But the crowd sizes have waned, and figures such as Terry Porter, the former Portland Trail Blazers player, have called for an end to destructive demonstrations. Wheeler seemed to use last week’s conviction of Derek Chauvin, the former Minneapolis police officer who murdered Floyd, as an opportunity to bring the most raucous of the protests to a close.
As people around the country went into the streets to cheer the conviction, some businesses in Portland boarded up their windows once again. That night, a small group of activists wearing black approached a group of journalists, threatening to smash the cameras of those who remained on scene. The group later shattered windows at two Starbucks stores. One man was arrested after throwing a punch at a police officer.
The crowds the city has seen are often made up of amorphous groups of people who come for different reasons. Chris Davis, the deputy police chief, estimated there were 150 to 200 people among the regular protesters who were prone to engage in property destruction, although the demonstrations often feature smaller numbers.
Those protesters often seen in identity-concealing black apparel and engaging in vandalism are a mix of anarchists and police abolitionists, said David Myers, an activist who has joined many of the city’s protests. He said that while he was OK with those who engaged in property damage to apply pressure on city officials unwilling to impose change, he bemoaned that some of those demonstrators seemed to be sidelining the original Black Lives Matter message and harming the cause. In some cases, he said, businesses owned by Black people or which support the Black community have been attacked.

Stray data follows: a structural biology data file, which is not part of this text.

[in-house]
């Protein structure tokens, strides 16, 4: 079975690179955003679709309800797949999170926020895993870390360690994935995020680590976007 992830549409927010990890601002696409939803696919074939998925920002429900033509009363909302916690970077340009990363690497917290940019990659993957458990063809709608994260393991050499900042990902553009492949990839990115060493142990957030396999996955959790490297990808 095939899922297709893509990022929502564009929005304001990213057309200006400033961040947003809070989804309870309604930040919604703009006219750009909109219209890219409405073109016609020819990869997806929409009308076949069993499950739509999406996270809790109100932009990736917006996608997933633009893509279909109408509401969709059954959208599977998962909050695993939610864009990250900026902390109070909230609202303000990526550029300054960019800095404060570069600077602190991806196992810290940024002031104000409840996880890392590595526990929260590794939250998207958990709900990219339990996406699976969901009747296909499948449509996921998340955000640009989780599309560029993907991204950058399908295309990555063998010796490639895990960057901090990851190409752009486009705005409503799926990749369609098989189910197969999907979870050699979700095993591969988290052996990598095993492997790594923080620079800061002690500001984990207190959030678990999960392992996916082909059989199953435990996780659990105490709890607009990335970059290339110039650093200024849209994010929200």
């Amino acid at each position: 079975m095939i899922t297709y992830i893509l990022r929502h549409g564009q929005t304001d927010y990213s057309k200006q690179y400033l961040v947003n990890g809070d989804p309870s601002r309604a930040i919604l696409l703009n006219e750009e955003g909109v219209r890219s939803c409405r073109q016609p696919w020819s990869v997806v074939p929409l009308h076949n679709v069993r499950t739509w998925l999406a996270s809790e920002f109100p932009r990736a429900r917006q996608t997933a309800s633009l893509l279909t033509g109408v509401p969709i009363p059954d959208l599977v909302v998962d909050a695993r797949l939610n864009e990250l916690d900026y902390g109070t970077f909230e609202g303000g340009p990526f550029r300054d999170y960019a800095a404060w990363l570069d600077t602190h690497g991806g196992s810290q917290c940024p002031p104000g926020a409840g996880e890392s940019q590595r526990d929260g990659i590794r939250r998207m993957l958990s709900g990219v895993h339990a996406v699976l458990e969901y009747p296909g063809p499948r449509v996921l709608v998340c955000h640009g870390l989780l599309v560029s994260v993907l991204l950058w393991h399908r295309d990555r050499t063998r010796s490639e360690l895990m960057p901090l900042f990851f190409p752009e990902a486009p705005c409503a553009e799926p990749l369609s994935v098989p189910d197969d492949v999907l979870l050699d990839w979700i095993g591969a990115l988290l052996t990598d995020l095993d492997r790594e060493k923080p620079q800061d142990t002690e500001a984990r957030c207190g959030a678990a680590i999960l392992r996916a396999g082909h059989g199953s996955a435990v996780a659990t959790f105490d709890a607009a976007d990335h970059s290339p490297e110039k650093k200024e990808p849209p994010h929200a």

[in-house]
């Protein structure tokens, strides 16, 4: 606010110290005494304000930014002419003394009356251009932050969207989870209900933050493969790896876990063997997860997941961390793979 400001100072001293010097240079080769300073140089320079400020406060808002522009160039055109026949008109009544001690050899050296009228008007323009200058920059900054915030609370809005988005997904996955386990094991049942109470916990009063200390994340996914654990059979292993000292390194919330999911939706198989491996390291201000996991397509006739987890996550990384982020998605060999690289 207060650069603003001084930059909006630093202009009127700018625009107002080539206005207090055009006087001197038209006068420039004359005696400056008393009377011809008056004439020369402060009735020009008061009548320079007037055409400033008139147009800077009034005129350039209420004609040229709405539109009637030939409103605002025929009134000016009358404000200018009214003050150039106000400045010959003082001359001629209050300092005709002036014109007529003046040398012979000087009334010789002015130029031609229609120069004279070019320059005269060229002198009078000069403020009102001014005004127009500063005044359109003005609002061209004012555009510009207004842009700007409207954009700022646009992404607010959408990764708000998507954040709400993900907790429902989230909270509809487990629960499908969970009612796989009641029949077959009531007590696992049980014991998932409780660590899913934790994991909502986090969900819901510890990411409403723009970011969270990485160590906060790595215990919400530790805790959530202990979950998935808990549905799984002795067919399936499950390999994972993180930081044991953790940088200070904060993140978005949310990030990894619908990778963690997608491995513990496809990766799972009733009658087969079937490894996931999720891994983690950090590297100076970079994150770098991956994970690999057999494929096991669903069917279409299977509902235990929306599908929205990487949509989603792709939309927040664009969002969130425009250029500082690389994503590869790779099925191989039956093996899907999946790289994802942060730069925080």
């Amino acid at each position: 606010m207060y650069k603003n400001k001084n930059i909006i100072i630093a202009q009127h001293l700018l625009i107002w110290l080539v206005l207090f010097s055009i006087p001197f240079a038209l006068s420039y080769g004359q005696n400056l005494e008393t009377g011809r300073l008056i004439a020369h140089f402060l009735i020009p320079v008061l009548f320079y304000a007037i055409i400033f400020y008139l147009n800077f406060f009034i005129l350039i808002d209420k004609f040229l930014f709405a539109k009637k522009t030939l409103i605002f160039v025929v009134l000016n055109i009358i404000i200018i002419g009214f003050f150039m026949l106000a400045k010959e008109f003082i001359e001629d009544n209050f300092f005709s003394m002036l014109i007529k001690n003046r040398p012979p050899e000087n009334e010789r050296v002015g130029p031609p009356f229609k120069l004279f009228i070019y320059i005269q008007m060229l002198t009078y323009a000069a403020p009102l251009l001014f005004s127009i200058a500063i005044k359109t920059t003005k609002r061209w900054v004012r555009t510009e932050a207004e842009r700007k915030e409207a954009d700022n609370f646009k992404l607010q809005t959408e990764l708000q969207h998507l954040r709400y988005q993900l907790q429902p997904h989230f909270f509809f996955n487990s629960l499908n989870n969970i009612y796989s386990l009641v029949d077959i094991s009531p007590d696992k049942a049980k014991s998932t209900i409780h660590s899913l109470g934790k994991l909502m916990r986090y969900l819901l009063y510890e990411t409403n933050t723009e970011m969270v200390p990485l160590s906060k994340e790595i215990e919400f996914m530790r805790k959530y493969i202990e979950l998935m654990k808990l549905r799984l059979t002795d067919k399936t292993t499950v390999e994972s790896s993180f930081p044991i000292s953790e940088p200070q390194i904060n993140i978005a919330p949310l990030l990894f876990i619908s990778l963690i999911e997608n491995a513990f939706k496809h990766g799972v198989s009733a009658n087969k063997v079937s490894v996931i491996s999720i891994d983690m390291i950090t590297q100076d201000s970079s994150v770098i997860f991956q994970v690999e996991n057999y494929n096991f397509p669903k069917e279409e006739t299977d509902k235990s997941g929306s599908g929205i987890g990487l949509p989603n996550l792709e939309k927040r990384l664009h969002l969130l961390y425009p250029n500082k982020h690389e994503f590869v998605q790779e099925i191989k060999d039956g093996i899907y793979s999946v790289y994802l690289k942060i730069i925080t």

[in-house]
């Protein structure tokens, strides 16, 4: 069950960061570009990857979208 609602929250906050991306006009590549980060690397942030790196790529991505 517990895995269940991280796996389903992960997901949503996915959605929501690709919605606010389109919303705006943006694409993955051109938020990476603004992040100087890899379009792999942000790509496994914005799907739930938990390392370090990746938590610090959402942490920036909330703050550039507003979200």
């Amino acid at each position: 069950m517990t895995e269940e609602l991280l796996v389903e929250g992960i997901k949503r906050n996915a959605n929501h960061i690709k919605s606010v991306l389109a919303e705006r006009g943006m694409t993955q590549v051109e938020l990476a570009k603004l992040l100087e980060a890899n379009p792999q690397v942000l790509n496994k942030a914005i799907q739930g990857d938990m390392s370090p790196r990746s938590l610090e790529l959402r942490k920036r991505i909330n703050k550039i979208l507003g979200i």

“I think everybody in that mix wants to say they are BLM, but their actions show otherwise,” Myers said.
Myers was among a group of Black activists who posted a letter to the protest community last week, decrying “ongoing behavior seen as detrimental to Black Liberation.” Success, it said, requires “thoughtful action.”
The increasing consternation among protesters themselves provided an opening last week for Wheeler to announce a crackdown.
In his call for the public’s help, Wheeler urged people to report anything they might overhear about property destruction plans or boasts. He also called for residents to report protesters who appeared to be disguising their identity and to document their license plates for the police. He urged a local college to expel one student currently facing charges in connection with a demonstration if the student is convicted.
Police officers have been attempting to target and arrest demonstrators who engage in property destruction. Using a tactic known as “kettling” that has been used in policing protests around the country despite concerns from civil rights advocates, officers last month surrounded a crowd and began gathering information about each person caught inside the perimeter. The effort “yielded a lot of information,” Davis said.